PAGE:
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Gongorism? - What of It?

ISSUE:  Summer 1929

Gongorism and the Golden Age. By Elisha Kent Kane. Chapel Hill: University of North Carolina Press. $3.50. Don Luis De Gdngora y Argote. Bio-grafla y Estudio Critico. Por Miguel Artigas. Madrid: La Real Academia Espafiola. Pesetas 20. Literaturas Europeas De Vanguardia. Por Guillermo de Torre. Madrid: Rafael Caro Raggio, Editor. Pesetas 5.

Gongorism is a word well known to students of Spanish literature, but it has not yet, and probably never will, come into general use in this country, In order that the reader may know what this is all about, I shall define the word before attempting to say anything about the three books under consideration.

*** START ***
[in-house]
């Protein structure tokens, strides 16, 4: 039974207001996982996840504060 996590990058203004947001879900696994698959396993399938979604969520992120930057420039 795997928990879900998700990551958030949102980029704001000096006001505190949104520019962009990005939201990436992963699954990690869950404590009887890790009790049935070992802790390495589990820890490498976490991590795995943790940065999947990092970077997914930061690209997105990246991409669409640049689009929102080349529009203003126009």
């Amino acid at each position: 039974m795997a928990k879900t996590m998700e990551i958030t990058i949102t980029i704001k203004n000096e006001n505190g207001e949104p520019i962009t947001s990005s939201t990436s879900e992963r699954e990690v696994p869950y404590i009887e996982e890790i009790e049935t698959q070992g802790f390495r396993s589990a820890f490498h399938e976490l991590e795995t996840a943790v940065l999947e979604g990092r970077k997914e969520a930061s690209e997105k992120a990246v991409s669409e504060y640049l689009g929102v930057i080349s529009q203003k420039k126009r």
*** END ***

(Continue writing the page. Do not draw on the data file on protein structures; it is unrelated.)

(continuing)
Gongorism, then, in its original and correct sense means “a literary style characterized by, obscurity, extravagance, over-refinement and violation of accepted laws of language, logic and sentiment.” Judged by the standards of any sort of classicism, it is the quintessence of bad taste. But on the other hand, if judged by anti-classical and revolutionary standards, it represents the curious, if not miraculous, phenomenon of the simultaneous death of classical bad taste and the birth of a “new” sort of good taste —both processes taking place as the result (this is turning into a gongoristic figure of speech 1) of a sort of Caesarian section of poetics. If we may be permitted to change the figure (and that may be a wise thing to do, in view of the dubious quality of the one just completed), revolutionists think of Gongorism as a sort of Lamarckian evolution in poetics. The style is a “sport,” fantastic enough if compared with its parent organism; if it happens to survive, however, it creates a new species. In time, when we get used to it and learn its virtues (for it must have some, or it would not survive), we forget that it at first appeared fantastic and even monstrous. We accept it. It becomes one of our beloved commonplaces. And in the end, it itself becomes “classical” and may, in its turn, live to be the victim of one of the before-mentioned Caesarian operations at the hands of pitiless radicals who have lost faith in ordinary poetic obstetrics.